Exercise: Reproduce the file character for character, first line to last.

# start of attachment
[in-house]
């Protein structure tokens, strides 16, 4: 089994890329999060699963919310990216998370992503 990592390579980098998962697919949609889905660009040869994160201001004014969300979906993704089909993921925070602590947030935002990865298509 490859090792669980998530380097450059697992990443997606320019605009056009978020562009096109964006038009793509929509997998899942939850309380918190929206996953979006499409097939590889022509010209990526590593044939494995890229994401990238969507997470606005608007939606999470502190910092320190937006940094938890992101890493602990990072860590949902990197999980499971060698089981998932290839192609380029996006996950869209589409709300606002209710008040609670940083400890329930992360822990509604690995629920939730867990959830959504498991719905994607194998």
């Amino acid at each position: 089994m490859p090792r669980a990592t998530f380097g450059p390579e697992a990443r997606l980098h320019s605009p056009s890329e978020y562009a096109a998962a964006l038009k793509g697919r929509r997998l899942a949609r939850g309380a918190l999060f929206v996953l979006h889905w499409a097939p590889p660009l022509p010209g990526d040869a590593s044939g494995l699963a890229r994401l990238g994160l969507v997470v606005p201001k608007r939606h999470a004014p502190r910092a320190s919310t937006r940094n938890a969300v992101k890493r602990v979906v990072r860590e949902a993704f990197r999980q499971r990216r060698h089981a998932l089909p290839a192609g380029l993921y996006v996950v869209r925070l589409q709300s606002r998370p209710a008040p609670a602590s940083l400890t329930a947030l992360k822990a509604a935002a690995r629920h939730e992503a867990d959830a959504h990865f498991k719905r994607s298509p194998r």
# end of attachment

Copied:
[in-house]
């Protein structure tokens, strides 16, 4: 089994890329999060699963919310990216998370992503 990592390579980098998962697919949609889905660009040869994160201001004014969300979906993704089909993921925070602590947030935002990865298509 490859090792669980998530380097450059697992990443997606320019605009056009978020562009096109964006038009793509929509997998899942939850309380918190929206996953979006499409097939590889022509010209990526590593044939494995890229994401990238969507997470606005608007939606999470502190910092320190937006940094938890992101890493602990990072860590949902990197999980499971060698089981998932290839192609380029996006996950869209589409709300606002209710008040609670940083400890329930992360822990509604690995629920939730867990959830959504498991719905994607194998």
């Amino acid at each position: 089994m490859p090792r669980a990592t998530f380097g450059p390579e697992a990443r997606l980098h320019s605009p056009s890329e978020y562009a096109a998962a964006l038009k793509g697919r929509r997998l899942a949609r939850g309380a918190l999060f929206v996953l979006h889905w499409a097939p590889p660009l022509p010209g990526d040869a590593s044939g494995l699963a890229r994401l990238g994160l969507v997470v606005p201001k608007r939606h999470a004014p502190r910092a320190s919310t937006r940094n938890a969300v992101k890493r602990v979906v990072r860590e949902a993704f990197r999980q499971r990216r060698h089981a998932l089909p290839a192609g380029l993921y996006v996950v869209r925070l589409q709300s606002r998370p209710a008040p609670a602590s940083l400890t329930a947030l992360k822990a509604a935002a690995r629920h939730e992503a867990d959830a959504h990865f498991k719905r994607s298509p194998r």